By Arturo R. García
The fight for marriage equality isn’t over yet. But Tuesday brought with it a huge win for opponents of California’s Proposition 8, as a three-judge panel of the 9th U.S. Circuit Court of Appeals ruled the law was unconstitutional, possibly sending the case to the U.S. Supreme Court.
Prop 8, which had banned same-sex marriages, was approved by California voters in 2008, overturning a California State Supreme Court ruling. In 2010, U.S. District Judge Vaughn Walker ruled it was unconstitutional, a decision the panel upheld in a 2-1 vote. The panel also ruled Walker, now retired from the bench, did not have to vacate his decision for not revealing his own same-sex relationship at the time of his ruling. Walker’s decision to keep his ruling under a court seal was also upheld.
Despite the panel’s ruling, however, LGBT couples still cannot get married; the law will remain in place during a two-week period the law’s supporters have to determine whether they will appeal to a larger 9th Circuit panel, or go directly to the Supreme Court. Some legal experts have suggested the higher court might leave the case alone.
By Guest Contributor Ay-leen The Peacemaker, cross-posted from Beyond Victoriana
In California at the turn of the 20th century, a community grew in southern California with an interesting history: Punjabi-Mexican families of the Imperial Valley. This unique community stemmed from the effects of British colonialism, transnational labor immigration & American economic opportunity (and American anti-Asian discrimination laws). Many multi-generational families in the area today can trace their multicultural and multiethnic histories back over a hundred years, and refer to themselves as “Mexican Hindus”, “Hindu” or “East Indian” today.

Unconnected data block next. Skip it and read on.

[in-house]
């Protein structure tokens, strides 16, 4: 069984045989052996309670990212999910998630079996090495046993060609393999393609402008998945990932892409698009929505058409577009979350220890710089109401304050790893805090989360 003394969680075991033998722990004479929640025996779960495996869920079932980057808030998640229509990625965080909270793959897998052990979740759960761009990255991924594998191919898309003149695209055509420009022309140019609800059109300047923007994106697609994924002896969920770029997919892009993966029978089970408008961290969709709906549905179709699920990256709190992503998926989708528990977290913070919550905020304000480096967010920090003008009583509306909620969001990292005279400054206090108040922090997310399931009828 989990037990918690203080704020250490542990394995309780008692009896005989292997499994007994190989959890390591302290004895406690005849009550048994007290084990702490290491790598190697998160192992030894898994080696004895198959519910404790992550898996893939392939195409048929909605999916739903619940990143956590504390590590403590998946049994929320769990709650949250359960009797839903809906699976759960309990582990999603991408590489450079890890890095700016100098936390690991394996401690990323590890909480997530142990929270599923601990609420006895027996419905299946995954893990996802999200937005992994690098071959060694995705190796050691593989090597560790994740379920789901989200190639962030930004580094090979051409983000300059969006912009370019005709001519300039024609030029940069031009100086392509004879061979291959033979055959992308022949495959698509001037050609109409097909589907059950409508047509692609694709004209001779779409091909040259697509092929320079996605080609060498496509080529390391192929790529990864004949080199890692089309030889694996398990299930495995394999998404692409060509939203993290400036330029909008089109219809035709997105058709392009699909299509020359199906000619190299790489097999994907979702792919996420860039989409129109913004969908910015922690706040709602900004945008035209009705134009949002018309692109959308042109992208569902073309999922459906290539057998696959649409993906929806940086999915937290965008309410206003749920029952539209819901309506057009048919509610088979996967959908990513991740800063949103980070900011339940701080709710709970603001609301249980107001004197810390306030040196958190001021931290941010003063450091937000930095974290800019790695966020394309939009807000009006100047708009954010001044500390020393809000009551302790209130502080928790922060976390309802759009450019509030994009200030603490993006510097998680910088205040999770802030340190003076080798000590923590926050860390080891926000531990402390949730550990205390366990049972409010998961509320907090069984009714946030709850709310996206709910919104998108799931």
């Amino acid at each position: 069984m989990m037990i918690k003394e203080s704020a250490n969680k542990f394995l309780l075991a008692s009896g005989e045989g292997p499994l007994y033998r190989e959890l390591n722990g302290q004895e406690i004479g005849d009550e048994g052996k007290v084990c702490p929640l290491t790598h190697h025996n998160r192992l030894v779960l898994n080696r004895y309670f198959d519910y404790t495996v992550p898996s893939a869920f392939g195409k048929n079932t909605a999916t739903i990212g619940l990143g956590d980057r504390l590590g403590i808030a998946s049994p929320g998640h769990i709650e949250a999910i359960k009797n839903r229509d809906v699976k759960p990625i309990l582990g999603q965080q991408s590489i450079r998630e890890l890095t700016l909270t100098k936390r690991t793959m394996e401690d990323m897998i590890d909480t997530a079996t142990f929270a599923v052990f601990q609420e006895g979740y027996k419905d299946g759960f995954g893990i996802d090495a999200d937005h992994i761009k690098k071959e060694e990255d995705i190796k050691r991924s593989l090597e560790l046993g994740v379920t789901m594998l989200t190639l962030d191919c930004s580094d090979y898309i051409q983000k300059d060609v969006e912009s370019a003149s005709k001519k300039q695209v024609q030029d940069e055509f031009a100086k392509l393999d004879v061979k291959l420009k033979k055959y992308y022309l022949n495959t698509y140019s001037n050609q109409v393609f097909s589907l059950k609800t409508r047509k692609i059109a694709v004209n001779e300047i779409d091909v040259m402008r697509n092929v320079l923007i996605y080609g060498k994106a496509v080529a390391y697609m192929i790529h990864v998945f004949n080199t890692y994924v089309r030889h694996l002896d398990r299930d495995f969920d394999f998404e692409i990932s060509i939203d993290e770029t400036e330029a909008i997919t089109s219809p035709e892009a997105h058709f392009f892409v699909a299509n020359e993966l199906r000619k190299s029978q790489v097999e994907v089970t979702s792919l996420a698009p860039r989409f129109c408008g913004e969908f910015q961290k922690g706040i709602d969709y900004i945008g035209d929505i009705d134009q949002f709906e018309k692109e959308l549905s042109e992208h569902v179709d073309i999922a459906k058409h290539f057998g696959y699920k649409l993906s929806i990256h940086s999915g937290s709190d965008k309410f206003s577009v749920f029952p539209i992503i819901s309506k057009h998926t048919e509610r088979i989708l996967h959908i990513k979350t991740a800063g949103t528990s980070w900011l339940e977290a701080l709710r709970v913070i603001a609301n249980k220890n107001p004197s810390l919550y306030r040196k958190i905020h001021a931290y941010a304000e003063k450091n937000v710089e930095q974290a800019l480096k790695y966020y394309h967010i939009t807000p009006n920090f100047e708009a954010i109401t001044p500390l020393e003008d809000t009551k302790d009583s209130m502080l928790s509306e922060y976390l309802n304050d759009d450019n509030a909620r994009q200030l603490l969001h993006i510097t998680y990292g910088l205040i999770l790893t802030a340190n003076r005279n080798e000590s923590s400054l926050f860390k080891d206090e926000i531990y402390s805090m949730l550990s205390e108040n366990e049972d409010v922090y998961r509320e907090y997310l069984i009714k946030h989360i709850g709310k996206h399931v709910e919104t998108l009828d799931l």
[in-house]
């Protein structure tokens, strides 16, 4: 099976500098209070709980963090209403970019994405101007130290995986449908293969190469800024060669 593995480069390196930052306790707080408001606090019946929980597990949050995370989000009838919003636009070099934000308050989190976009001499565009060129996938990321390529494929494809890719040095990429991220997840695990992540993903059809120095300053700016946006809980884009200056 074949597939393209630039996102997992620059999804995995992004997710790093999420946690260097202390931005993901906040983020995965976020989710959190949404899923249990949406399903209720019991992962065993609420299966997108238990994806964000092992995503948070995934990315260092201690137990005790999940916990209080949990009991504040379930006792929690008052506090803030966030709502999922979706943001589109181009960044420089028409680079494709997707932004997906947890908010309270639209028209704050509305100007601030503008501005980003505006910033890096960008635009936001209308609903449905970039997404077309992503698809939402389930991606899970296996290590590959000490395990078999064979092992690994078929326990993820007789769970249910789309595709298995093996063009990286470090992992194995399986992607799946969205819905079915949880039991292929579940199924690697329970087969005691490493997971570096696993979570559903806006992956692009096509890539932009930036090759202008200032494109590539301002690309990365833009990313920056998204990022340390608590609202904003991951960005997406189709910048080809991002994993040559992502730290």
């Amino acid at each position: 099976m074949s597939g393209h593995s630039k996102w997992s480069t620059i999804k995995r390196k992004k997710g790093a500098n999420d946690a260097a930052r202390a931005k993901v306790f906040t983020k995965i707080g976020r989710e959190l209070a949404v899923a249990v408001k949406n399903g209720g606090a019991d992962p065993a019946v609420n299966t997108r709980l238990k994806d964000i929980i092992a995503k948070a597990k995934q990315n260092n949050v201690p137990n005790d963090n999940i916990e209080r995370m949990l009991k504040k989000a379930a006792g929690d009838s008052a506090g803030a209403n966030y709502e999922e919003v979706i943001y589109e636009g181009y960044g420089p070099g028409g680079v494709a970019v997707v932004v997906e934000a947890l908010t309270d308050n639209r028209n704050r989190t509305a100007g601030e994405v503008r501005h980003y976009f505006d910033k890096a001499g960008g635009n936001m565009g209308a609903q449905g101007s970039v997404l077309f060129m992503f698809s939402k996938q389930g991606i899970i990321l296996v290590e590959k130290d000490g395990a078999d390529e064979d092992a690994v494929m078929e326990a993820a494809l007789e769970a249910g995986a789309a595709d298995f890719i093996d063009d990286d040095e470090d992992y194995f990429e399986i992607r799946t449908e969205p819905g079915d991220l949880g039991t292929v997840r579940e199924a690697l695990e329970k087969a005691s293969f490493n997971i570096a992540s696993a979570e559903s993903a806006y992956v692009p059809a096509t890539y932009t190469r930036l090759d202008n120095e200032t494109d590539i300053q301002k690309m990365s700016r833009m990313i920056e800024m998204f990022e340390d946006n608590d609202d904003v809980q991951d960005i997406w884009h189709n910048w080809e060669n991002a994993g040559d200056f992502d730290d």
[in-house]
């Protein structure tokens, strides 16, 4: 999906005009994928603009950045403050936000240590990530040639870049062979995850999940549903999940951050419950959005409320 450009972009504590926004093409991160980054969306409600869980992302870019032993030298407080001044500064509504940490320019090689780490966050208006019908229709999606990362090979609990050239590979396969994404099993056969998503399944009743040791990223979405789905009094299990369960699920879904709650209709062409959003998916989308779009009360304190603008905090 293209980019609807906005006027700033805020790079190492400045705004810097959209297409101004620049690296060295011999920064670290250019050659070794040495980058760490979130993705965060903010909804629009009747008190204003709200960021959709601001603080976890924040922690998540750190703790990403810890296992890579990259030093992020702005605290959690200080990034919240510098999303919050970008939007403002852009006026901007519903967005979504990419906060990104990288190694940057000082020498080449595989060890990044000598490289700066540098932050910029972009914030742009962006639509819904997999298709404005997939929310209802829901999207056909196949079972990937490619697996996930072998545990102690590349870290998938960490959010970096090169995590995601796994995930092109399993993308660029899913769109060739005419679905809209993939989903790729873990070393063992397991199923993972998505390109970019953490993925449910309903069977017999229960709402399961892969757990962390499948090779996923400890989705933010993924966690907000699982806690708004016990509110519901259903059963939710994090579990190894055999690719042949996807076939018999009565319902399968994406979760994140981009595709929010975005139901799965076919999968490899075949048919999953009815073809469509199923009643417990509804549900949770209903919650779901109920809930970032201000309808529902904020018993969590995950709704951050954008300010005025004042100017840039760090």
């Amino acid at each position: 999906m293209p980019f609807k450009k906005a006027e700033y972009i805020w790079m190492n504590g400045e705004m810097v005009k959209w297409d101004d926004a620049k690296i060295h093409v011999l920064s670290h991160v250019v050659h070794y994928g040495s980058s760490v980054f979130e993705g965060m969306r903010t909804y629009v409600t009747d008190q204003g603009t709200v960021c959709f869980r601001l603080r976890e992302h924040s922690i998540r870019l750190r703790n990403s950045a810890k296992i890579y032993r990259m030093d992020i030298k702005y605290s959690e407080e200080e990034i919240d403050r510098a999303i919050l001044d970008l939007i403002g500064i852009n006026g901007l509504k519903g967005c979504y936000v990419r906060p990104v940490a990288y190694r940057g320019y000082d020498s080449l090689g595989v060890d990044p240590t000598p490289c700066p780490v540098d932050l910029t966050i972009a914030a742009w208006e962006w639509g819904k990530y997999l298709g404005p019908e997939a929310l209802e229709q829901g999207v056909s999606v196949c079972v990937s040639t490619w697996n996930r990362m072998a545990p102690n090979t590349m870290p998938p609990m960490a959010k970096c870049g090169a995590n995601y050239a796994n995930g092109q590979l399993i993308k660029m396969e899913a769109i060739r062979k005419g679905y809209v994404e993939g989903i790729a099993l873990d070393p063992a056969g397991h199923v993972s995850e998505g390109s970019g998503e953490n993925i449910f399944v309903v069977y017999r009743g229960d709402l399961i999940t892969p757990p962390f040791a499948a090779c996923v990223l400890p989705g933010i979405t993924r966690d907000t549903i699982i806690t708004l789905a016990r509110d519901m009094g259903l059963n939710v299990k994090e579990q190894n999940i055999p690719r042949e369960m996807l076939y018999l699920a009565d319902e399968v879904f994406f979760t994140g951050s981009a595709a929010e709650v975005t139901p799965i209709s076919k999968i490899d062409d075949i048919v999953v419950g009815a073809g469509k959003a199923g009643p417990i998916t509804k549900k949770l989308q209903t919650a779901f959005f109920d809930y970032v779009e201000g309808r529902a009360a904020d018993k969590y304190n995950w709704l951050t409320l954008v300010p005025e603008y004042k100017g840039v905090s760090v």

During the 19th century, many Punjabi families sent their sons abroad to earn a living outside the British Raj; most of these sons had served as part of the British army and police force in China. Eventually, these men saved enough for passage to America to work in manufacturing, lumber, or agriculture, with a majority of this immigration happening between 1900 and 1917. These bands of travelling workers were known in America as “Hindu crews.” Others from the middle to upper-middle classes sough educational opportunities in American universities. These Punjabi immigrants typically entered America through Angel Island, the entry point for overseas immigration on the US West Coast. According to Professor Karen Leonard, “Some 85 percent of the men who came during those years were Sikhs, 13 percent were Muslims, and only 2 percent were really Hindus.”